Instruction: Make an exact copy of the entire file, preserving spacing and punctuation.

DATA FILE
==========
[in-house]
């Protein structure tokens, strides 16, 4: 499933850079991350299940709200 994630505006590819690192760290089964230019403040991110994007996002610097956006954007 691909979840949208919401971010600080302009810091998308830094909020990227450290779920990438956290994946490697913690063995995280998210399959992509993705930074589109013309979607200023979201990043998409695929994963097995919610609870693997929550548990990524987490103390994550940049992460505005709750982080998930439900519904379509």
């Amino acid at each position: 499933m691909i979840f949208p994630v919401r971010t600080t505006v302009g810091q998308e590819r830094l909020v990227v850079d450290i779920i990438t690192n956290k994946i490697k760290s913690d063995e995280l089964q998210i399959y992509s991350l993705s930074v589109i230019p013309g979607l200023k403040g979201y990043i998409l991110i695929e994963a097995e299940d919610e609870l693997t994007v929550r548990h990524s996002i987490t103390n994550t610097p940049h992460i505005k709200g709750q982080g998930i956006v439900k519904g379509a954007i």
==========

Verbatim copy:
[in-house]
């Protein structure tokens, strides 16, 4: 499933850079991350299940709200 994630505006590819690192760290089964230019403040991110994007996002610097956006954007 691909979840949208919401971010600080302009810091998308830094909020990227450290779920990438956290994946490697913690063995995280998210399959992509993705930074589109013309979607200023979201990043998409695929994963097995919610609870693997929550548990990524987490103390994550940049992460505005709750982080998930439900519904379509």
């Amino acid at each position: 499933m691909i979840f949208p994630v919401r971010t600080t505006v302009g810091q998308e590819r830094l909020v990227v850079d450290i779920i990438t690192n956290k994946i490697k760290s913690d063995e995280l089964q998210i399959y992509s991350l993705s930074v589109i230019p013309g979607l200023k403040g979201y990043i998409l991110i695929e994963a097995e299940d919610e609870l693997t994007v929550r548990h990524s996002i987490t103390n994550t610097p940049h992460i505005k709200g709750q982080g998930i956006v439900k519904g379509a954007i």